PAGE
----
From time to time I use “unusual” lightsources like fluorescent lights to create nice catchlights in my model’s face. In the meantime quite a lot of companies in the photo industry offer devices for that, but because I use continuous lightsources so rarely, I wanted to go for something cheap.
So I went to the nearby building centre and bought two of their cheapest fluorescent light-sets (incl. bulb fitting), that were about 1m long, and two metal brackets as well. These I simply attached to the fittings with two screws and connected a mains cable with the lamp carriers – done. (Please do this ONLY if you have some experiences in working with electricity! If not, ask an electrician – he will do it for you in two minutes). To attach the lamps to my light stands, I put a C-clamp on top of the stands and fixed the metal bracket from the lamps in it.
The shoot can start! Here’s an example:
For this shot I positioned the two vertical fluorescents very close to each other in front of my model, Nora, and photographed right through them (as can be seen in the parallel catchlights in her eyes). Quite cool! But lighting with fluorescent requires some degree of planning:
These lights don’t have much power, which means that you have to crank up your ISO and/or position the lights very close to your subject! The short distance combined with probably a wide aperture leads an extremely narrow depth of field, which can be appealing, but can also be hard to handle. So take many shots to make sure you nail the focus.
Another thing to keep in mind has to do with your shutterspeed. If you buy the inexpensive lamp carriers, your light is powered by your household socket current which alternates with 50Hz (Europe) or 60Hz (U.S.). That means, if you choose a shutterspeed faster than 1/50s (1/60s), you may get underexposed pictures with probably a strong colour cast. (For technical background please have a look here). There are other lamp carriers that have a certain device built in (ballast -Ed.), that increases the frequency, so that you can shoot at any shutterspeed you like, but these are more expensive. I shot two frames of a greycard to demonstrate what happens if you shoot at a fast shutterspeed.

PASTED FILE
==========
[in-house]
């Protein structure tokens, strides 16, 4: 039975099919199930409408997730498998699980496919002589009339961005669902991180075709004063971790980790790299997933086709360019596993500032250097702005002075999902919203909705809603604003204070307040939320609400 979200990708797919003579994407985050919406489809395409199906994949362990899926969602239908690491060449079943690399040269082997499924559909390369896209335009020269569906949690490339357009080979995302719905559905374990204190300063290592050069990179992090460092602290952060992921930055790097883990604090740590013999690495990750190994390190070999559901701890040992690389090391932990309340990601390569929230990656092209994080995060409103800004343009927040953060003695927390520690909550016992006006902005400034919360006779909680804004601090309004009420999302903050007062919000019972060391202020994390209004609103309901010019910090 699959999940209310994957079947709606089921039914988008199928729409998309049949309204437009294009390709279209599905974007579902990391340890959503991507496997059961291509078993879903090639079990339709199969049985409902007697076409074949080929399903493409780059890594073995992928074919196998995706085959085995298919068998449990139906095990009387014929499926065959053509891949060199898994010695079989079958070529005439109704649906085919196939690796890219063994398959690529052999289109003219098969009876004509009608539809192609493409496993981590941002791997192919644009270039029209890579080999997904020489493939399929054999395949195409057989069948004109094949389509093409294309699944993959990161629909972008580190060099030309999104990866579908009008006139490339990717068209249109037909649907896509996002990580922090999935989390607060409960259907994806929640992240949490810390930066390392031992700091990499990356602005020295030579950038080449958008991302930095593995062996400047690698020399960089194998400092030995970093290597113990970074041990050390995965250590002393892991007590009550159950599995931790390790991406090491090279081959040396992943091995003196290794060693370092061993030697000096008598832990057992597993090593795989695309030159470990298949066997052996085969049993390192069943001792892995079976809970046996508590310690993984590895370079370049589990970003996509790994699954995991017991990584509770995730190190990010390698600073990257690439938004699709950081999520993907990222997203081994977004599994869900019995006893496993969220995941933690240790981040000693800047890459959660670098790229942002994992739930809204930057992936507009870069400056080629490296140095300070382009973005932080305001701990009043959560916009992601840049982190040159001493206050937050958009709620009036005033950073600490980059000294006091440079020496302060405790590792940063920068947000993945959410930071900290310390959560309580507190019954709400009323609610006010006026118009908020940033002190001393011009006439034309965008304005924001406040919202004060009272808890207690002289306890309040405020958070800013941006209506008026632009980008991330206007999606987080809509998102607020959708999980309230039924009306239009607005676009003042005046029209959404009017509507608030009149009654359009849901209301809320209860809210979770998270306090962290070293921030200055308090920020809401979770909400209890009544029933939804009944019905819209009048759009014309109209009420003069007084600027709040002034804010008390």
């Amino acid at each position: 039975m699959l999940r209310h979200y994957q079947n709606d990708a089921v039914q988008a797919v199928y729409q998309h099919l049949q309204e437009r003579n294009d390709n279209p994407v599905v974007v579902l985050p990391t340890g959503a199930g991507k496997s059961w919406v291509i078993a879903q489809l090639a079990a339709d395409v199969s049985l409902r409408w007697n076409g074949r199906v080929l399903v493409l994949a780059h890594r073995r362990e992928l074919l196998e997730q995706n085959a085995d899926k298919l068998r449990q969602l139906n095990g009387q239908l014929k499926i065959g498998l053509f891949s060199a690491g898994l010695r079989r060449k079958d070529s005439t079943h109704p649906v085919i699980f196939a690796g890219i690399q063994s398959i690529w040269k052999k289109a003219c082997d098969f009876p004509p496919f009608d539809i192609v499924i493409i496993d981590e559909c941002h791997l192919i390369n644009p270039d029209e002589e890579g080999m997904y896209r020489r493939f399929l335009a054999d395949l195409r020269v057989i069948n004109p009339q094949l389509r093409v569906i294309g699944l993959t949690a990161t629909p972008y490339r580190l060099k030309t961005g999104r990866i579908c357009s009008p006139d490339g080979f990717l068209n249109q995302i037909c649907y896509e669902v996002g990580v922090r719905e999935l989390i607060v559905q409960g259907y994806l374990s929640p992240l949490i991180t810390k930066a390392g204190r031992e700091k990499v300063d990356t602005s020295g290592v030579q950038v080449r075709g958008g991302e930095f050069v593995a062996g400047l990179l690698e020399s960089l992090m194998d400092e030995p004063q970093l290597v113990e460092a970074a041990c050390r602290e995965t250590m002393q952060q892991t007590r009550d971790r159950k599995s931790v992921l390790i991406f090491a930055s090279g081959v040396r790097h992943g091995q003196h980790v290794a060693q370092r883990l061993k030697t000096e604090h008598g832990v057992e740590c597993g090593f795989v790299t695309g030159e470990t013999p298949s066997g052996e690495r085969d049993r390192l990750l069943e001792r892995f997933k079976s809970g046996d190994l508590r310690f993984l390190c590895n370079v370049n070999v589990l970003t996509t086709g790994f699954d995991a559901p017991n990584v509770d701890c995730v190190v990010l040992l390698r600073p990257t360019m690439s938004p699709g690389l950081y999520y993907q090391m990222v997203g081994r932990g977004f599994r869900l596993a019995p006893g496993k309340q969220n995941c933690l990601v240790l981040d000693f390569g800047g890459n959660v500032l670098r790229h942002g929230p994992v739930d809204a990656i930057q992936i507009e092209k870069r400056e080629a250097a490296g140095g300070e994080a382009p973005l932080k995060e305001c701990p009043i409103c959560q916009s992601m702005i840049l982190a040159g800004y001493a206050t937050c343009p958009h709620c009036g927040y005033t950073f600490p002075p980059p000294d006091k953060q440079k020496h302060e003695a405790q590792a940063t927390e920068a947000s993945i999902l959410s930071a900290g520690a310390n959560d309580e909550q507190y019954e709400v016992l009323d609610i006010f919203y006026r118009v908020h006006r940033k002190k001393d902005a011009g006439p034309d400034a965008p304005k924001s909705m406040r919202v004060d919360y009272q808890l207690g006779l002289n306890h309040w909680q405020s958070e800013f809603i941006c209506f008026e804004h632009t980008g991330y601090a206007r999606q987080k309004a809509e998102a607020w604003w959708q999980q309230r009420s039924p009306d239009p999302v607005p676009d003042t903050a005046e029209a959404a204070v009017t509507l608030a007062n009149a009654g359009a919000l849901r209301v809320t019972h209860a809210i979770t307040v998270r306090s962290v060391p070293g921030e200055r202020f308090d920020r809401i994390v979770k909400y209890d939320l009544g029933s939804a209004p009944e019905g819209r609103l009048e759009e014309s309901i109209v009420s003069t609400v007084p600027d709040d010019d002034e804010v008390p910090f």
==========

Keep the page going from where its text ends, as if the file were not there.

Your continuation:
This is shot with 1/1000s:
For comparison a shot with 1/30s:
If you keep these things in mind, fluorescent lights are a great and very inexpensive way to light your portraits! Here’s another shot with the same setup, but for this I included to speedlights with blue gels as rimlights to separate my model from the background:
I use these lights only from time to time (as well as my ringlight), because one can get tired of looking at this effect quite quickly…
So have fun playing with fluorescents and post some examples if you like!
– Martin –